One of the many benefits of a central air system is the air pushed through the ducts is filtered. The air quality of your home will improve, which means fewer allergens and potentially harmful gases.
However, this benefit requires maintaining and changing the filter regularly. Modern units have filter indicators that’ll tell you when you need to change your filter.
If you live in an area with high levels of humidity, filtering the air also means lowering the humidity level. This increases the comfort level of your home, too.
Green Apple Plumbing & Mechanical are the experts you can trust. We have been serving the NJ area for years with professionalism and expertise. Customer service and care are always our number one priority. If you have any questions or concerns regarding any of your HVAC or plumbing needs call us toll-free at 888-315-5564.
1) LEMON PEELS WILL MAKE MY SINK SMELL GOOD.
This is true, but we don’t recommend it unless you have a very powerful garbage disposal. We recommend a homemade mixture of vinegar and a bit of baking soda, completely dissolved, being poured down the drain to keep it fresh smelling.
2) FLUSHABLE WIPES CAN BE FLUSHED DOWN THE TOILET.
Wow – this is a tough one! They can be, but we do not encourage their use. They can cause major clogging issues. It is true they are more biodegradable than say a wet sock, but not much better. Flushable wipes have the potential to back up your entire system. Don’t waste your money.
3) A SLOW LEAKING FAUCET IS NOT A PROBLEM.
FALSE! Anytime there is a dripping that won’t stop you are hiking up your water bill, wasting water, and causing wear and tear on your faucet and plumbing fixtures. If you can’t fix a leak yourself, call in a professional Green Apple plumber and the reinforcements to tend to it. Don’t wait!
Green Apple are the experts you can trust. We have been serving the NJ area for years with professionalism and expertise. Customer service and care are always our number one priority. If you have any questions or concerns regarding any of your HVAC or plumbing needs call toll-free at 888-315-5564
How Can You Protect Yourself Against AC Air Pollution?
- Check the manufacturer’s instructions for cleaning or changing your unit’s air filters.
- Open the windows as much as you can. Allow fresh air to circulate in your home and flush out pollutants.
- Have a Green Apple HVAC technician perform annual maintenance checks.
- Turn the temperature up, or turn the unit off altogether, at night or when the house is empty.
- Try using the fan-only mode on your AC unit.
- Don’t forget about the AC unit in your car. Be sure to change your cabin air filters after a few years to ensure a clean ride.
There are many small steps you can take to protect yourself and your family against air contamination caused by a dirty air conditioning unit.
Green Apple are the experts you can trust. We have been serving the NJ area for years with professionalism and expertise. Customer service and care are always our number one priority. If you have any questions or concerns regarding any of your HVAC or plumbing needs call us toll-free at 888-315-5564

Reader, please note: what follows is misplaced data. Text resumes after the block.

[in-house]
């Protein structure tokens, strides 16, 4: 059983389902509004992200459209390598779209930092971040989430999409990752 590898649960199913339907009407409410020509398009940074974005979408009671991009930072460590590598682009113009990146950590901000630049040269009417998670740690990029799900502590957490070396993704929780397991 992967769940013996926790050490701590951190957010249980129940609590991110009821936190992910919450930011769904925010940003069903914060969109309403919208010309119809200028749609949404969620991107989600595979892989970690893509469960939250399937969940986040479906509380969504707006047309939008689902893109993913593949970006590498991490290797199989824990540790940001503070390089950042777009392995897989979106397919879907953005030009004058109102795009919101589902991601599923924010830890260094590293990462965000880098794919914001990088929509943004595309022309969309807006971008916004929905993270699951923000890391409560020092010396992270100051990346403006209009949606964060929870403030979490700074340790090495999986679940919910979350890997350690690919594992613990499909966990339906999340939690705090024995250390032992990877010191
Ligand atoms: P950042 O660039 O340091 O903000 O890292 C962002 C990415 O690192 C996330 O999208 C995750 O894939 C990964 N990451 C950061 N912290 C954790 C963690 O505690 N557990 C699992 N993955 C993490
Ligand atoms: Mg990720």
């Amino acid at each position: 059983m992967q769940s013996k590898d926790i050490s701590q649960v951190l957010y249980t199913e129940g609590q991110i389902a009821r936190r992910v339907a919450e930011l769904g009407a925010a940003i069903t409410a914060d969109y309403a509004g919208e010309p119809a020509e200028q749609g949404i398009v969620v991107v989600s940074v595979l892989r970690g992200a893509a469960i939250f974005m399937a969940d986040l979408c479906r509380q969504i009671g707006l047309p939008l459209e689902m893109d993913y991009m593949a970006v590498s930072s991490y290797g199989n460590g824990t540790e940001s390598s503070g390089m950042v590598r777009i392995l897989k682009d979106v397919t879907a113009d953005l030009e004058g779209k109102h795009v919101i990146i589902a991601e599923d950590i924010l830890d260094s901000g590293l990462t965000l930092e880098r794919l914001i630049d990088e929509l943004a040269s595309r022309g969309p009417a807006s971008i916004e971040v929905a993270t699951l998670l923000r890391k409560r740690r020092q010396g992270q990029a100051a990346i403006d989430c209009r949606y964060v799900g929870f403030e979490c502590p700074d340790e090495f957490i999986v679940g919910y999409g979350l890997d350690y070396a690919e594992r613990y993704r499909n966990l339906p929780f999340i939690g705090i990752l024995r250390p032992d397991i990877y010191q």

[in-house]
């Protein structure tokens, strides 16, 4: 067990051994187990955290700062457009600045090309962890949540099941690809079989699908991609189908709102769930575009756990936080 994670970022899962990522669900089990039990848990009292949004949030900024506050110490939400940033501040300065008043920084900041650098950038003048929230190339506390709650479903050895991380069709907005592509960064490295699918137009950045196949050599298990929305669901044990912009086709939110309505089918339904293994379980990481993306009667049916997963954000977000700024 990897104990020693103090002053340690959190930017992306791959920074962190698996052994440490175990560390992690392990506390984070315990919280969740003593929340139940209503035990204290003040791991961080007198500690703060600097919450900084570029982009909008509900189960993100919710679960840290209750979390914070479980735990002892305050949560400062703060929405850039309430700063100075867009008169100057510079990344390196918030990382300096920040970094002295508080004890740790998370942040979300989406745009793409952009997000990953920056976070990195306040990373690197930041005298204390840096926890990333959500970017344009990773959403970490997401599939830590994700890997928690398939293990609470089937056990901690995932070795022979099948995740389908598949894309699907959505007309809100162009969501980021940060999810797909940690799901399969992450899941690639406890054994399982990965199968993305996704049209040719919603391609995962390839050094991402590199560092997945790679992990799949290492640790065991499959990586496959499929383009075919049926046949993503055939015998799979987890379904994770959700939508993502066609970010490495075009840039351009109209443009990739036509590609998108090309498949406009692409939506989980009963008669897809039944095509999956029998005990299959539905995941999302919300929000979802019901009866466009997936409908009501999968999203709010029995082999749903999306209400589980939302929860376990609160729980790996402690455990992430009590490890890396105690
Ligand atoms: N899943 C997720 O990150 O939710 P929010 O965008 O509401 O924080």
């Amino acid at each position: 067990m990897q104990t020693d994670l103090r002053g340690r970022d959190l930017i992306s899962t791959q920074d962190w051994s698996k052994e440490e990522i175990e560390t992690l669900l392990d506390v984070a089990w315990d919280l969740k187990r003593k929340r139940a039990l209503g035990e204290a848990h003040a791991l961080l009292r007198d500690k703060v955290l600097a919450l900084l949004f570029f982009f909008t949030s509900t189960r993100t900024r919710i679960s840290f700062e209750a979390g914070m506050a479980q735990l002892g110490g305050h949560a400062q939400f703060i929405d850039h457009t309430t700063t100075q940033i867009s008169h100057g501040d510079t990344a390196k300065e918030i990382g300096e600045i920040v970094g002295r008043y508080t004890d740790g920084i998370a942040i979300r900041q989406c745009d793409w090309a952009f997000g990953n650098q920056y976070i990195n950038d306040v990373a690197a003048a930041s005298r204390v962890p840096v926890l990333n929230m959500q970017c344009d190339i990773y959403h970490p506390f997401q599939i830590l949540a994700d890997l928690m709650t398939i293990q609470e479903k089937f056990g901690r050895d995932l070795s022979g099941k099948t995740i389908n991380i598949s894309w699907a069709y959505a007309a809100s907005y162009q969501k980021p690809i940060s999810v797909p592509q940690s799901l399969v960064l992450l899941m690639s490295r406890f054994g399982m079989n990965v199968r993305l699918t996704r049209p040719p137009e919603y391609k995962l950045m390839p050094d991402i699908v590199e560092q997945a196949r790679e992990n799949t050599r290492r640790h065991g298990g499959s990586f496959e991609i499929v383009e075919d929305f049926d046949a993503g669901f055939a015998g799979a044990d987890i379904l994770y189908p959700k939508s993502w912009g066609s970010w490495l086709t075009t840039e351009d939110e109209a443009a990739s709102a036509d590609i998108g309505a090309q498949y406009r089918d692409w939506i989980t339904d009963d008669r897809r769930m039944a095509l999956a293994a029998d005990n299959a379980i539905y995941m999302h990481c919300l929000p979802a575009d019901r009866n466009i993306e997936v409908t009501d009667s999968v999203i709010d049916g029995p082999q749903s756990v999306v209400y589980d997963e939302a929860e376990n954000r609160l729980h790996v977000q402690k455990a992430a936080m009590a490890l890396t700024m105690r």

1. A Pipe Is Leaking A Little Bit
Leaky pipes are also annoyances that many people just accept, especially if the leak is small. After all, if the water leaking is small in its volume, it doesn’t seem like it should be that big of a cause for concern. However, any leaky pipe poses a big risk to the home. Not only are leaky pipes more prone to break or burst, but these little leaks can really drive up the cost of your water bill over time.
2. Your Family Is Just Used To Short Showers
Unless you knowingly purchased a very small or highly economical water heater, no single-family home should be a place where people have to race to be the first one to use the hot water. Any modern water heater should be able to adequately provide a family with a sufficient amount of water for everyone to use comfortably. If your hot water isn’t doing its job, call a Green Apple plumber. You might not need a new unit if the one you already have can be repaired.
3. Your Bathtub Takes A Long Time To Drain
If your bathtub or shower takes forever to drain, your instinct might be to clean out the top and pour some liquid drain clogging solutions inside. While this will occasionally work, most drains that have accumulated over time require professional intervention. A bathtub or shower should drain out almost instantaneously. If they don’t it might be time to call a Green Apple plumber.
We are the experts you can trust. We have been serving the NJ area for years with professionalism and expertise. Customer service and care are always our number one priority. If you have any questions or concerns regarding any of your HVAC or plumbing needs call us toll-free at 888-315-5564
HOW TO EXTEND THE LIFE OF YOUR WASTE DISPOSAL
There are some steps that you can take today to help stop your garbage disposal from failing prematurely. With proper care and maintenance, you may be able to help your food disposal last far beyond the average 12 years that most people can expect. In fact, you may be able to boost the life of your unit to 15 or even 20 years.
It’s a good idea to use a snake or other plumbing device specifically designed for garbage disposals every two years or so to clean out any food or debris that has collected in the unit. This helps to prevent buildup from reaching levels that could inhibit the operation of the internal blades and mechanisms.